We mostly sort of trundle along waiting for something great to happen to us. I did for years.

I remember in school, it never seemed there were very many career options. As kids, you only really think of the obvious professions; doctor, lawyer, teacher, dentist, vet, fireman, policeman, postman…

Some of us head down those paths.

Most of us end up ejected off the conveyor belt education system with a stack of debt and zero clue about what to do next.

My current job wasn’t on the careers list at school. Neither are most of my friends. But we’ve all got bills to pay.

How to Figure Out What the Fuck to Do with Your Life

It took me about thirty years to commit to what I wanted to do, and I’d known all along. Finding your “dream job” is probably something we’ll do several times in our lives. Here’s a step-by-step guide to figuring out what the fuck to do with your life.

1. Don’t look for your fucking passion

In the knowledge that we have to do something, we bounce around on a rough career trajectory, often in a field only generally related to the things we actually have a passion for.

I probably shouldn’t use ‘passion’. It’s a little misleading. It’s more just something you actually care about.

The point is, the pressures and demands of modern life lead most of us into jobs, rather than vocations.

And everyone knows what they want to do with their lives.

We usually just haven’t given it the thought. Or we’ve made so many excuses over the years why we can’t do it, that we’ve forgotten what it was in the first place.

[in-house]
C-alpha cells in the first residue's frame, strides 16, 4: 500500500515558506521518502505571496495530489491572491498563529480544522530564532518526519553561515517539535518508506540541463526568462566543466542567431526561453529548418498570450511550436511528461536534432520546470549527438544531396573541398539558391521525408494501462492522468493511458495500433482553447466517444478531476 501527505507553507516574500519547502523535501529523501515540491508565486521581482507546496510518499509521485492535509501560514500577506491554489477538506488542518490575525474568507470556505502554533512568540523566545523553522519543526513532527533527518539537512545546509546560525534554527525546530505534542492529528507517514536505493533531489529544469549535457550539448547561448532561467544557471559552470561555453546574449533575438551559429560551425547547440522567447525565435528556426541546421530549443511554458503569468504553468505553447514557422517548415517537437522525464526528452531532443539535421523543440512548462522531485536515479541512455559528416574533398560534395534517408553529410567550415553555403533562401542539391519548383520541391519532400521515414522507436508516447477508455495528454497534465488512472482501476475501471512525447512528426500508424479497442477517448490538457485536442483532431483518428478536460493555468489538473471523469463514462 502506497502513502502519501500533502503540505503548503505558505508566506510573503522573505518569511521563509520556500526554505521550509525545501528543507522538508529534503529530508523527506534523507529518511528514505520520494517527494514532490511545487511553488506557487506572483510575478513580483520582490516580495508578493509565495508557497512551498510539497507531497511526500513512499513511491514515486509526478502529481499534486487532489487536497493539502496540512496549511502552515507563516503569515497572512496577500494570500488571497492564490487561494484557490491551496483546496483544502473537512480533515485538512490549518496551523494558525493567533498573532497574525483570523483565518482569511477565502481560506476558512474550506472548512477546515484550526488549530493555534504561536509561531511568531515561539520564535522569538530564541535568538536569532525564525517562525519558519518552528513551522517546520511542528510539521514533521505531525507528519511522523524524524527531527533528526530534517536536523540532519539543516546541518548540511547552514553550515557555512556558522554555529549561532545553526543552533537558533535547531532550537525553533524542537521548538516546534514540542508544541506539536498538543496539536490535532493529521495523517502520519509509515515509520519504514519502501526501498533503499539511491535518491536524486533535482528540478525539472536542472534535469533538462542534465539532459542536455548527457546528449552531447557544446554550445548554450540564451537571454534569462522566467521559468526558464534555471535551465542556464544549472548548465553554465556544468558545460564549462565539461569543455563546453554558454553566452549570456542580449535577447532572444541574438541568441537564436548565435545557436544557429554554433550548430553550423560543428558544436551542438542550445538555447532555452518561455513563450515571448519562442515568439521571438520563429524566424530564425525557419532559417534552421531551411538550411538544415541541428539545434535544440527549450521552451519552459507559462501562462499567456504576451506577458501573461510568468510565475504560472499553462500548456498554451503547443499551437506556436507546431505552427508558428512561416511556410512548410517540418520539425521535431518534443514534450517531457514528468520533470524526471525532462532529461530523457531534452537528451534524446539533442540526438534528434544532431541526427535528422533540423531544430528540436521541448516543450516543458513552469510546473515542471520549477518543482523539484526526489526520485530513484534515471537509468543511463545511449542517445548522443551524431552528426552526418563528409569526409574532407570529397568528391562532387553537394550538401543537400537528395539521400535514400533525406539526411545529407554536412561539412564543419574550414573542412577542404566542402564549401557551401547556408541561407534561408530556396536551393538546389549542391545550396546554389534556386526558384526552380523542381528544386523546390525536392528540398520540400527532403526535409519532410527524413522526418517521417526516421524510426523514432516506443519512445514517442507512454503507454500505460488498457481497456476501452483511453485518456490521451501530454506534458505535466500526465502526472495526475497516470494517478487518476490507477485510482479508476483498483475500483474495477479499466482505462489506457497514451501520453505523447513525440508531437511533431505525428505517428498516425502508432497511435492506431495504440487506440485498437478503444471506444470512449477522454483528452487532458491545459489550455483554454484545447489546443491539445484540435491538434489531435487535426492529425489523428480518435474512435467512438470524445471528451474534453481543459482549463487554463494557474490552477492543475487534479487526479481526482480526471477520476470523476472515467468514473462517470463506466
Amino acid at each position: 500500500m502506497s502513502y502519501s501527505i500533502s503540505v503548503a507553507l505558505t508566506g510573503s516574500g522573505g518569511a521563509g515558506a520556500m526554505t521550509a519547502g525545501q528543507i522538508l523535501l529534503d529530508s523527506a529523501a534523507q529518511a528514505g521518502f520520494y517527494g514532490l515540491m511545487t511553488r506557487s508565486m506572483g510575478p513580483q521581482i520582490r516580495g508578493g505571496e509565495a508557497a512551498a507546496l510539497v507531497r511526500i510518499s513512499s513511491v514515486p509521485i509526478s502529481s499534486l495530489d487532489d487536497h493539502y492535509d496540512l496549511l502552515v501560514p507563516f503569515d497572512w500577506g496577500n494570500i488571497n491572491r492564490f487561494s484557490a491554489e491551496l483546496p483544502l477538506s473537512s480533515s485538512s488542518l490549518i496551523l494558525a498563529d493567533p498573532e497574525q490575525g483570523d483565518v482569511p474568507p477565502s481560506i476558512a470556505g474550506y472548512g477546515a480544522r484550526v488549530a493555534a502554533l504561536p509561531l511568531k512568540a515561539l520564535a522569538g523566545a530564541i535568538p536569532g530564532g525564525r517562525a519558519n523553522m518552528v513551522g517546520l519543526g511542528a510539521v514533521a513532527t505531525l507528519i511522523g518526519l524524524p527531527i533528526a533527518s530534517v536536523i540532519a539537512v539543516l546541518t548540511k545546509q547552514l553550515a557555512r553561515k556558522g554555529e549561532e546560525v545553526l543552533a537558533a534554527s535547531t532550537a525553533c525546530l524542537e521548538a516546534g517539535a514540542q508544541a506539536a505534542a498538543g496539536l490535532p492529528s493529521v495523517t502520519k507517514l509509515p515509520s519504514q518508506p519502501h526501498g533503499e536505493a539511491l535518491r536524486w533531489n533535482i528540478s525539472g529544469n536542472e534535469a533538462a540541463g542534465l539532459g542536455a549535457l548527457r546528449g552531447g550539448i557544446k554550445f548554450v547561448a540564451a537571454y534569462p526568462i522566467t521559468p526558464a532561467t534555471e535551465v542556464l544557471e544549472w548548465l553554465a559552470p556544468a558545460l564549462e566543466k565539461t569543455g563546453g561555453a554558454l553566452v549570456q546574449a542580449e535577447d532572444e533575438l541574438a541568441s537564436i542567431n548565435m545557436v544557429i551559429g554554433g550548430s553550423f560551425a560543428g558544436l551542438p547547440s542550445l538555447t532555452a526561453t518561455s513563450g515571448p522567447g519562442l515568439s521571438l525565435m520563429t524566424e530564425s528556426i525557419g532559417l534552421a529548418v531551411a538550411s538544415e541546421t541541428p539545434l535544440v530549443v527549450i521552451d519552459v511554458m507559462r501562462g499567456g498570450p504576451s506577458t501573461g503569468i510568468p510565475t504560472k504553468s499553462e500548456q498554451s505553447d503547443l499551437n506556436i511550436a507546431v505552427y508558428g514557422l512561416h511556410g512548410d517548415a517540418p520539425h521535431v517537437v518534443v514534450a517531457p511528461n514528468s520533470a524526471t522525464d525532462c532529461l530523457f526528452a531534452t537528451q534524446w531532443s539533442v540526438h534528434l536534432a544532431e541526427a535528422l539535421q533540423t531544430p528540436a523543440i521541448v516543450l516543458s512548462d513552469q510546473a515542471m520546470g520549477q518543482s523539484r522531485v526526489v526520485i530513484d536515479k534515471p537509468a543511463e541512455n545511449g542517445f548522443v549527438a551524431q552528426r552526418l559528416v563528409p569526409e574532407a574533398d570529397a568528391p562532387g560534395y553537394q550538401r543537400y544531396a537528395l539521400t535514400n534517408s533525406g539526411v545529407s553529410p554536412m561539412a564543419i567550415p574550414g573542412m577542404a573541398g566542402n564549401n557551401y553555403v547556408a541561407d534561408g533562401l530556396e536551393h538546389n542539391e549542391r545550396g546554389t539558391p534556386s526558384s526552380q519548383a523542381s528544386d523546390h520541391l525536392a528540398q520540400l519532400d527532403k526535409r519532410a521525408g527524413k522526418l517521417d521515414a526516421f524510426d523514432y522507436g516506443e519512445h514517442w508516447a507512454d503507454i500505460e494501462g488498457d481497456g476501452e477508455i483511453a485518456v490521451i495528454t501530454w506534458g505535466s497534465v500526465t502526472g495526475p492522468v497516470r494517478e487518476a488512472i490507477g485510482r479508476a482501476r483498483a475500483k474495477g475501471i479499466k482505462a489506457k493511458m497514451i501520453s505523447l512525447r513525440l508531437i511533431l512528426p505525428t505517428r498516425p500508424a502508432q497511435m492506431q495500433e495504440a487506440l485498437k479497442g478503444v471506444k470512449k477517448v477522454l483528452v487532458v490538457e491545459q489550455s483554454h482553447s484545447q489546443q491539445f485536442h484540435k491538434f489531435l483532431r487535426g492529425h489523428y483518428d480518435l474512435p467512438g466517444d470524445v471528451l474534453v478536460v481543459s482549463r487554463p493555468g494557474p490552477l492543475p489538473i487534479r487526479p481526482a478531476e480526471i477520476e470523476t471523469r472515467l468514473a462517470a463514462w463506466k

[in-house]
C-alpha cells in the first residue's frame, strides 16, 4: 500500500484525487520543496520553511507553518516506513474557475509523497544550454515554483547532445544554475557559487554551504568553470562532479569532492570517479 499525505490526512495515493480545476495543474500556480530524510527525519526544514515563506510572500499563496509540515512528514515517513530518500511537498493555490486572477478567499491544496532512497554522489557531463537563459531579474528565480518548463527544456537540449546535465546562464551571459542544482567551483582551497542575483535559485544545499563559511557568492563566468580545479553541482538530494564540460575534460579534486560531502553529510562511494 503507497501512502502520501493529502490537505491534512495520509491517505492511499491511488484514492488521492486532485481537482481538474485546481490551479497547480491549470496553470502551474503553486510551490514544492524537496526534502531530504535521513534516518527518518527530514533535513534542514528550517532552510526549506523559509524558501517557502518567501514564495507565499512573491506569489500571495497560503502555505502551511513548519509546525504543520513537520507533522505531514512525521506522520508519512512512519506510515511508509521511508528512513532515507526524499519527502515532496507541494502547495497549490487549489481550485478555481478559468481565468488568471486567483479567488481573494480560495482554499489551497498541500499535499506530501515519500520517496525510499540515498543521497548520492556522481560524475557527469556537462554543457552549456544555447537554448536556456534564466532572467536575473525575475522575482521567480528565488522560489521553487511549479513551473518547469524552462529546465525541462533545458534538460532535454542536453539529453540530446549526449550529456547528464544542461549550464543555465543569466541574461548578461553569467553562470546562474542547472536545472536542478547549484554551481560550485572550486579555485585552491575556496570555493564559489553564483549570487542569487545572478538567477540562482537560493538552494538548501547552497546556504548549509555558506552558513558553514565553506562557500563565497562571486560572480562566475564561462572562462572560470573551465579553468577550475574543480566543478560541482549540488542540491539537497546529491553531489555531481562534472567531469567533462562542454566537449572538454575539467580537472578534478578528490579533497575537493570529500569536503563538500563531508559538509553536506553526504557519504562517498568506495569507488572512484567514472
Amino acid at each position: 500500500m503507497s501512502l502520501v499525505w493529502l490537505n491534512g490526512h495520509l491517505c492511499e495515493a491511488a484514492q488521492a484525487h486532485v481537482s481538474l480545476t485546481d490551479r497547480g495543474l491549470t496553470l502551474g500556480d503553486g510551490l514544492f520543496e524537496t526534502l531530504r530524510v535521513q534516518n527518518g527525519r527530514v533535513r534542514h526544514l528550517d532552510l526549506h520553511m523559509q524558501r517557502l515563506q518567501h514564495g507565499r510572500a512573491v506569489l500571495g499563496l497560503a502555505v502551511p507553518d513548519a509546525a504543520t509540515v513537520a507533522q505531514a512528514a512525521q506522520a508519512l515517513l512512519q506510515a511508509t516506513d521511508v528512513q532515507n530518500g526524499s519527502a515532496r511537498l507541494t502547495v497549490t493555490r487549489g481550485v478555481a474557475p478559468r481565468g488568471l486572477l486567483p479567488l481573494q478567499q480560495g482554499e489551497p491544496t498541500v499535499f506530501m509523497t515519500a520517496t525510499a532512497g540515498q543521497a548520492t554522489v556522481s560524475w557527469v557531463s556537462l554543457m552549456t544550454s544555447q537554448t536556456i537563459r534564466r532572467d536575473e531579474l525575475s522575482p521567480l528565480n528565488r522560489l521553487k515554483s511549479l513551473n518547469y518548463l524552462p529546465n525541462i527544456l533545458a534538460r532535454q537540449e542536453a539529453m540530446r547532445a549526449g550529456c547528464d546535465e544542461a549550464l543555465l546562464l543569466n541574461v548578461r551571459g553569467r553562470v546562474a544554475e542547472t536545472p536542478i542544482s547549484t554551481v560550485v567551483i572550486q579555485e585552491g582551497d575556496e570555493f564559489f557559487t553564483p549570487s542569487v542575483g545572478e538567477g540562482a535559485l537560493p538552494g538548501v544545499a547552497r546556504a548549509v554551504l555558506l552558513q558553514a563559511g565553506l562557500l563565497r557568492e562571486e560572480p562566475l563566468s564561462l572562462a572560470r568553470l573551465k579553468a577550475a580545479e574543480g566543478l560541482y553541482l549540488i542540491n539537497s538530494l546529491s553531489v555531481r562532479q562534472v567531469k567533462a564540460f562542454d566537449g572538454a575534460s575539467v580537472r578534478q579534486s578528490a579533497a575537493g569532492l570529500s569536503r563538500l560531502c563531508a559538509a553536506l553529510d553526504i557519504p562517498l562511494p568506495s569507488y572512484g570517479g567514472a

Or, maybe you’re scared that doing something exciting or fun or beautiful, something that you actually give a fuck about, will never work for you.

So, we just give up and do something easy or comfortable that pays the bills and gets you the things you want to buy.

“Yh it’s quite a depressing thought tbh” my sister said.

“It could be,” I replied, ever argumentative 😉

“Gotta use it as motivation I suppose” she countered. She was right, of course.

2. Give yourself space to figure out what the fuck you want

Everyone knows what they want to do with their lives. If you’re not sure, you’ve got to give yourself the chance and the space to figure it out.

What did you want to be when you were a little kid?

What did you enjoy?

Who did you pretend to be when you were playing games?

This might seems like a childish exercise but the trauma of adolescence tends to squash many of the things we enjoyed as children, as we try to fit in or be cool at school.

If you’re like most people, there are maybe a few things you love doing. The things you can talk for hours about. Or things you always wanted to explore.

But even if you still don’t know, and you’re not sure, you can always figure it out. That’s kinda the point.

“But it’s hard, coz I actually don’t know,” said my sister.

“Look at that sentence,” I said.

3. Stop trying to choose something to do for the rest of your fucking life.

You don’t have to choose something to do with your life forever.